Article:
Related Articles:

BBC News passes up on Gaza Strip weapons smuggling story

BBC waives another chance to explain why Gaza’s naval blockade exists

 

 

 

 

 

 

BBC News coverage of terrorism in Israel – May 2019

The Israel Security Agency’s report on terror attacks (Hebrew) during May 2019 shows that throughout the month a total of 449 incidents took place: 50 in Judea & Samaria, 10 in Jerusalem and 389 in the Gaza Strip sector.

In Judea & Samaria and Jerusalem the agency recorded 47 attacks with petrol bombs, four attacks using pipe bombs, one stabbing attack, one shooting attack and seven arson attacks.

Incidents recorded in the Gaza Strip sector included 16 attacks with petrol bombs, three attacks using IEDs, two attacks using pipe bombs, one attack using an improvised grenade, one shooting attack, one sniper attack, two attacks using anti-tank missiles and 362 separate incidents of rocket launches.

Four Israeli civilians were killed in missile attacks launched from the Gaza Strip on May 5th: Moshe Agadi (58), Ziad Alhamada (49), Moshe Feder (68) and Pinchas Menachem Prezuazman (21).

Ten people were injured throughout the month.

Two soldiers were injured by sniper fire from the Gaza Strip on May 3rd. One civilian was wounded when a rocket hit a house in Kiryat Gat on May 4th and another civilian was wounded on the same day when a rocket hit a house in Ashkelon. On May 5th a civilian was wounded in a rocket attack on a house in Ashdod and another civilian wounded in a rocket attack on a factory in Ashkelon. Two people were injured in a rocket attack on Be’er Sheva on May 5th. Two people were wounded in a stabbing attack in Jerusalem on May 31st which was not reported on the BBC News website.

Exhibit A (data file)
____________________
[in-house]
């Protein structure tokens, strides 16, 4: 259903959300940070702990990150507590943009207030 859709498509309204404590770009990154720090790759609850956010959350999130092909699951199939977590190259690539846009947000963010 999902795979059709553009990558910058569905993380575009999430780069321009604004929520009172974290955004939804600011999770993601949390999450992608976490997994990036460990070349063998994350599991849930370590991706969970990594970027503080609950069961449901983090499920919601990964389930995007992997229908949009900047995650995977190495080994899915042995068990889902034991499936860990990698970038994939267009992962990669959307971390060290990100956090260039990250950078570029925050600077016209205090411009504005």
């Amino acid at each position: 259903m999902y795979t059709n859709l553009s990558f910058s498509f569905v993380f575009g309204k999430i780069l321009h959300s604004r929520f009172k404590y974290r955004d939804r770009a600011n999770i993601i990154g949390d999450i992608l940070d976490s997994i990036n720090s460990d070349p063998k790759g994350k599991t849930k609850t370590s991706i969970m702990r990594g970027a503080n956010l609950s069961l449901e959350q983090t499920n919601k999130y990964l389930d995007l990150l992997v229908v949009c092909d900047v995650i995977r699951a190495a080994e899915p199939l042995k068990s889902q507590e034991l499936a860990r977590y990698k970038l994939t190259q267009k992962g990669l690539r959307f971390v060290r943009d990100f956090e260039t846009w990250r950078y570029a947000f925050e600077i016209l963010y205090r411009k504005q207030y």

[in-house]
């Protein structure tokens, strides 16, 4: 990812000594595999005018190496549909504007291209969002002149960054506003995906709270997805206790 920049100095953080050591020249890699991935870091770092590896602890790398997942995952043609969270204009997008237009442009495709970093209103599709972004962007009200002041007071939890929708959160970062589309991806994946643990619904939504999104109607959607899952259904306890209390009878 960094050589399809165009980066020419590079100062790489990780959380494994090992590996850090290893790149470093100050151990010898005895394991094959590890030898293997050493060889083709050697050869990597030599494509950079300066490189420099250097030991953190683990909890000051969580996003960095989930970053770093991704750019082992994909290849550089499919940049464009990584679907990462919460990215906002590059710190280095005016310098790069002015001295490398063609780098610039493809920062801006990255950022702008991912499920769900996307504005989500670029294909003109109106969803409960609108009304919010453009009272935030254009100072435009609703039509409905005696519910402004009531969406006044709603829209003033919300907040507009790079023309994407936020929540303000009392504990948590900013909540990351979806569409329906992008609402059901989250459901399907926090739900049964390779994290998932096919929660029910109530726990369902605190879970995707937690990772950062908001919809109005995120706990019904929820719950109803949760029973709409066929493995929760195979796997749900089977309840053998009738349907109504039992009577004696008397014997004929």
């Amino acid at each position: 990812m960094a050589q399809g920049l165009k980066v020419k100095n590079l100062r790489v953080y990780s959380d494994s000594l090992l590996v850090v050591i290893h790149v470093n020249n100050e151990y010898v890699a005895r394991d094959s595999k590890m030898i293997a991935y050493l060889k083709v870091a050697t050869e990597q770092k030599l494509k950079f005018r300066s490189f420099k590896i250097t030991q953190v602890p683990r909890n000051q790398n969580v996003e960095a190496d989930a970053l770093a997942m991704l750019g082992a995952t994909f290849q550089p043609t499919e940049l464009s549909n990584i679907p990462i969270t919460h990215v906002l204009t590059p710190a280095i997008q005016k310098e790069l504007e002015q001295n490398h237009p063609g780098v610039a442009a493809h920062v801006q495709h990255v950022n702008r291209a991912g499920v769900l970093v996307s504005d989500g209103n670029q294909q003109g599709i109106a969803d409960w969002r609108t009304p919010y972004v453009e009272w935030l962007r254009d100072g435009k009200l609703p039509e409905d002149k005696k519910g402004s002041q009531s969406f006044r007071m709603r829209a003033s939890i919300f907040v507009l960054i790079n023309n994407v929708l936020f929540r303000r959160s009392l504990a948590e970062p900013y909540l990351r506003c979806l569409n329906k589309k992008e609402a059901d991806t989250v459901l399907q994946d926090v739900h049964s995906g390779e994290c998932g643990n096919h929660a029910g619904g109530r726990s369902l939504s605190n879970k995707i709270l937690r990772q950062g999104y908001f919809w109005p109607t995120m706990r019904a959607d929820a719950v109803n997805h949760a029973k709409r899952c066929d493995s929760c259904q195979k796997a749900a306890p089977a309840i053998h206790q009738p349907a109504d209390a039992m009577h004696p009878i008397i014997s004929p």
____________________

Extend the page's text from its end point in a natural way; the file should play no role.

A rocket attack on May 2nd did not receive any BBC coverage. The attacks launched between May 4th and 6th were reported in four items on the BBC News website:

‘Ceasefire’ after hundreds of rockets launched from Gaza into Israel – discussed here

Hostilities flare up as rockets hit Israel from Gaza – discussed here

Gaza conflict: Rocket barrage and Israeli strikes intensify – discussed here

Gaza conflict: ‘Ceasefire’ after days of violence

In those four reports audiences saw coverage of the rocket attacks, one of the attacks using anti-tank missiles and the sniper attack which took place on May 3rd. The four Israeli fatalities were reported but only one person was named, in a photo caption.

In conclusion, the BBC News website reported 80% of the terror attacks which took place during May 2019 and all the resulting fatalities.

Since the beginning of 2019 the BBC News website has reported 33% of the terror attacks which have taken place and 85% of the resulting fatalities.

Related Articles:

BBC News coverage of terrorism in Israel – April 2019

Summary of BBC News website portrayal of Israel and the Palestinians – May 2019

Throughout the month of May 2019, twenty-five written or filmed reports relating to Israel and/or the Palestinians appeared on the BBC News website’s ‘Middle East’ page, some of which also appeared on other pages and two of which were carried over from the previous month.

(dates indicate the time period during which the item was available on the ‘Middle East’ page)

Four reports concerned security issues:

‘Ceasefire’ after hundreds of rockets launched from Gaza into Israel (6/5/19 to 8/5/19 and also 10/5/19 to 16/5/19) Replaced two previous videos at same URL which were discussed here

Hostilities flare up as rockets hit Israel from Gaza (4/5/19 to 5/5/19) discussed here

Gaza conflict: Rocket barrage and Israeli strikes intensify (5/5/19) discussed here

Gaza conflict: ‘Ceasefire’ after days of violence (5/5/19 to 10/5/19)